Another cybersecurity expert questioned the value of the bill. The legislation is unlikely to "move the needle," said Mounir Hahad, head of Juniper Threat Labs and Juniper Networks.

Hahad questioned whether many small businesses would take advantage of the resources offered. "Most small businesses do not see the dangers involved with cybersecurity and believe the impact to their business would usually be minimal," he said. "Therefore, they do not invest time and resources in shoring up their security posture. They rely on their primary vendors to put in place a good enough security solution so they can remain focused on their core business."

Hahad recommended that Congress instead focus on improving the security of the nation's critical infrastructure or establish an incident response center for small businesses to help them deal with cyber incidents.

Army Futures Command staffed up, plans small business office - FCW.com

Posted: 18 Jul 2019 03:22 PM PDT

Defense

Army Futures Command staffed up, plans small business office

Gen. John M. Murray, Army Futures Command commanding general, spoke about the Army's modernization priorities and multi-domain operation during the Association of the U.S. Army's Global Force Symposium in Huntsville, Ala., March 26, 2019. (Photo Credit: Mr. John G. Martinez) 

Gen. John M. Murray, Army Futures Command commanding general, at the Association of the U.S. Army's Global Force Symposium in Huntsville, Ala., March 26, 2019. (Photo Credit: Mr. John G. Martinez)

Army Futures Command will hit full operating capacity July 31 and turn its attention to courting small businesses in hopes of tapping into the latest technology.

AFC Commander Gen. John Murray announced the modernization command has met most of its staffing needs after bringing on 24,000 civilian and military personnel and absorbing several Army organizations -- just one year after making Austin, Texas, its headquarters. More growth is expected, with a new small business center planned for AFC's headquarters.

"Small businesses are key to our success," Murray said in a July 18 Pentagon news briefing.

Murray told reporters the small business office in AFC headquarters will help "make sure that we are at least knowledgeable if not capitalizing on all that small business can offer." The command is currently hiring someone to lead that effort, he said.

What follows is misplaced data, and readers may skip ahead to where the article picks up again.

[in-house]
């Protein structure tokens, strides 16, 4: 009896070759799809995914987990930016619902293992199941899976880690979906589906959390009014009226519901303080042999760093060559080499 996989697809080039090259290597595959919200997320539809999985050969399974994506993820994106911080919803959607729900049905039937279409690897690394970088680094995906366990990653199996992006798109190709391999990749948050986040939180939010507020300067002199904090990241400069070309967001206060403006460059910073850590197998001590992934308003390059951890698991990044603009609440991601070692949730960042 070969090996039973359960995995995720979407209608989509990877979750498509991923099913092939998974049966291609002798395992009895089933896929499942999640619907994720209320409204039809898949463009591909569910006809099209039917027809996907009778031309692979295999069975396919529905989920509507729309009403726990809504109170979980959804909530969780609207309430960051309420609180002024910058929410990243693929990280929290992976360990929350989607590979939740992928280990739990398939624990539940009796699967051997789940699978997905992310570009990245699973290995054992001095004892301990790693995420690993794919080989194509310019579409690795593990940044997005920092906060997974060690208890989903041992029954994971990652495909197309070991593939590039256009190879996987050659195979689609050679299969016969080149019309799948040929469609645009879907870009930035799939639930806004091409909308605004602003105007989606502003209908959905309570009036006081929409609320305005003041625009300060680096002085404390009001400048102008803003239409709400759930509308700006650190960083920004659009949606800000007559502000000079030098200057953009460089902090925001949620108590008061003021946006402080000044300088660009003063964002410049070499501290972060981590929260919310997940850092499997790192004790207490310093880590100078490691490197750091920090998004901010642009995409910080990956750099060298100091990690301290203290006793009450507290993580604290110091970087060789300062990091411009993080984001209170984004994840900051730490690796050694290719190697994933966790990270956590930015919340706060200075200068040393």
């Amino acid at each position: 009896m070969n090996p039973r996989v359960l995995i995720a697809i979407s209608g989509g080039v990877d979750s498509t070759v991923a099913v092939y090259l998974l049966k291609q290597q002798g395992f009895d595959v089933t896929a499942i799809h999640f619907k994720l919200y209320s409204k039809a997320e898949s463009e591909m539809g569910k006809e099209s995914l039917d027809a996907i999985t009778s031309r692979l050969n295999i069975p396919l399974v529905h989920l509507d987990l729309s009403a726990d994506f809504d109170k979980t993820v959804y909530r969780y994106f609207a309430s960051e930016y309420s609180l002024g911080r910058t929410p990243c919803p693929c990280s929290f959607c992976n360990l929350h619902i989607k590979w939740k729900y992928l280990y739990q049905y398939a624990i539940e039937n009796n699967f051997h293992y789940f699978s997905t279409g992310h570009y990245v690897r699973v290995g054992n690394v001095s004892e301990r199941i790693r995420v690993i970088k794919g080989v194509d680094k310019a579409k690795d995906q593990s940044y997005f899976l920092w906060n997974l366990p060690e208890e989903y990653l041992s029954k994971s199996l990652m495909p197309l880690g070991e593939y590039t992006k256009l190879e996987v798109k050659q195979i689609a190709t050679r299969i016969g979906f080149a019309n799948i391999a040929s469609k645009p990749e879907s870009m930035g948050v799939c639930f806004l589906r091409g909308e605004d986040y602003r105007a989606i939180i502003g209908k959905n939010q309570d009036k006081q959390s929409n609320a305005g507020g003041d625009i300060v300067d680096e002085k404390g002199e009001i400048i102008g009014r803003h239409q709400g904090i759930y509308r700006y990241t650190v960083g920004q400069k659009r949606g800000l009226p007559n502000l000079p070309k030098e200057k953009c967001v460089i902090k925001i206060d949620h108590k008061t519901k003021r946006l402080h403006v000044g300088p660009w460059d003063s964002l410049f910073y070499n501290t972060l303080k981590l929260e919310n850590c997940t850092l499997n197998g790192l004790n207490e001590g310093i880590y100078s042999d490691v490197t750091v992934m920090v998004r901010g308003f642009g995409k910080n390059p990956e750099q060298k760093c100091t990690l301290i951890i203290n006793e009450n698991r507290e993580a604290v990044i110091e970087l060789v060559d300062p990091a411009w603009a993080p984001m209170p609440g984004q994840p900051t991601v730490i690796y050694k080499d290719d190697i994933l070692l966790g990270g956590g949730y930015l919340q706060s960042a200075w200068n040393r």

In a July 17 report, the Government Accountability Office recommended AFC coordinate with other Army organizations to track small business engagement and set up a dedicated pathway to formally coordinate roles and responsibilities for working with small firms. Murray said he agreed with GAO's findings, saying "it's going to take a combination of both" small and large businesses to meet the Army's tech needs.

Murray also said the Army Applications Laboratory would be integral to AFC's small business goals, primarily serving as point for figuring out warfighter needs, including recoding mission command systems and integrating virtual reality into pilot training and autonomous resupply into artillery units.

Working with the University of Texas, AFC is building out a robotics laboratory and researching battery and energy storage as well as assured positioning, navigation and timing. With Texas A&M, AFC's focus areas are hypersonics and directed energy research along with plans to build a soldier development center where warfighters can connect directly with researchers.

Additionally, AFC plans to host a matchmaking event where defense prime contractors can network with small businesses. (DOD Acquisition and Sustainment has been working on a similar arrangement with vendors and venture capitalists.) Army acquisition head Bruce Jette said the Pentagon would support and coordinate with AFC's small business efforts.